Markets are cooling from last week’s relief rally as more major companies announce large lay-offs and speculation as to the Fed’s trajectory continues. Managed futures remain a compelling case for their ability to not only ride out volatility but also capitalize on it, although their uses in portfolios extend beyond just times of market stress.
The KFA Mount Lucas Managed Futures Index Strategy ETF (KMLM ), formerly KFA Mount Lucas Index Strategy, is a fund that is positioned to capitalize on continuing changes in currencies, commodities, and global fixed income markets. KMLM’s benchmark is the KFA MLM Index, an index that uses a trend-following methodology and the fund is a modified version of the MLM Index, which measures a portfolio containing currency, commodity, and global fixed income futures.
To say managed futures strategies have performed exceptionally well this year would be a massive understatement: to date, KMLM is up 33.09% and is currently trading above its 200-day simple moving average (SMA). KMLM was priced at $35.12 as of 11/11/2022 and was trading above its 200-day SMA at $34.76 but is under its 50-day SMA of $37.50.
“When correlations move toward 1 in a crisis, and you are constrained long only, you only get to choose from one side of the return distribution; you need the asset to go up,” Mt Lucas wrote recently in a blog post. “Managed futures allow exposure to the big negative correlations also, and in more places than investors typically have exposure – like currency markets.”
“To our eye, this is a huge improvement over long-only methods of portfolio construction, and why we think Managed Futures strategies warrant a place in all types of portfolios,” Mt Lucas explained.
Managed Futures Capitalize on Long and Short Exposures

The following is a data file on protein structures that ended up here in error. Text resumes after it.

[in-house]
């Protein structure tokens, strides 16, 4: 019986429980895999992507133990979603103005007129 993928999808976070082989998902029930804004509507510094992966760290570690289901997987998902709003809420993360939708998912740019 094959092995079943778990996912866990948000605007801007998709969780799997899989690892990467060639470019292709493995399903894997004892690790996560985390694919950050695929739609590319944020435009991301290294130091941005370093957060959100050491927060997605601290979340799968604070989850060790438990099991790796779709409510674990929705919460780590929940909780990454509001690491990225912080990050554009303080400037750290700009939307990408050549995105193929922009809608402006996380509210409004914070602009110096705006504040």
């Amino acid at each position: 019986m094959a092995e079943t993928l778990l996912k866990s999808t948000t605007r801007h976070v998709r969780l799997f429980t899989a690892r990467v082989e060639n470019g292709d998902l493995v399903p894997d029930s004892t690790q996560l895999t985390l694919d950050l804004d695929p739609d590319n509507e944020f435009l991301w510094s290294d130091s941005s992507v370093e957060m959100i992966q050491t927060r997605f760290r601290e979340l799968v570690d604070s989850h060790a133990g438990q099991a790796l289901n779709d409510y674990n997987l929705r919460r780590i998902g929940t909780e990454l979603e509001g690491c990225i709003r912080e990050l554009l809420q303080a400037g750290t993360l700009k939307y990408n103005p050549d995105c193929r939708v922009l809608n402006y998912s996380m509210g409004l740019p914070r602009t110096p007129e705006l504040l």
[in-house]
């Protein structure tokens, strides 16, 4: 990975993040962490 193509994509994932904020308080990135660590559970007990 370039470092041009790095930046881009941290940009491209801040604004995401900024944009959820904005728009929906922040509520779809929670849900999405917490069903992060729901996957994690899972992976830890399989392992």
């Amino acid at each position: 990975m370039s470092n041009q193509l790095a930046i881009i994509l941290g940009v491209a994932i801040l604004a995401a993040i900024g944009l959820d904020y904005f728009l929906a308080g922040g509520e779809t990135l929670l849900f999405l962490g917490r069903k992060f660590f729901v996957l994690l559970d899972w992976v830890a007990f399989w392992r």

The index and KMLM offer possible hedges for equity, bond, and commodity risk and have demonstrated a negative correlation to both equities and bonds in bull and bear markets. Investing in managed futures offers diversification for portfolios, and carrying them within a portfolio can potentially help mitigate losses during market volatility and sinking prices.
“Managed Futures, in a crisis, hones in on the big flows and macro uncertainty that hurts equity markets whether those moves are caused by other markets going up or going down. 2022 is a great example of the need for both long and short exposures,” Mt Lucas wrote.
The index weights the three different futures contract types by their relative historical volatility, and within each type of futures contract, the underlying markets are equal dollar-weighted. Futures contracts will be rolled forward on a market-by-market basis as they near expiration.
Futures contracts in the index include 11 commodities, six currencies, and five global bond markets.
The index evaluates the trading signals of markets every day, rebalances on the first day of each month, invests in securities with maturities of up to 12 months, and expects to invest in ETFs to gain exposure to debt instruments.
KMLM does not issue a K-1 for its commodities exposures come tax time, a point of relief for many advisors and investors as K-1s can add a level of complexity that can be frustrating during tax season. Instead, the fund issues a 1099 for reporting.
KMLM has an expense ratio of 0.92%.
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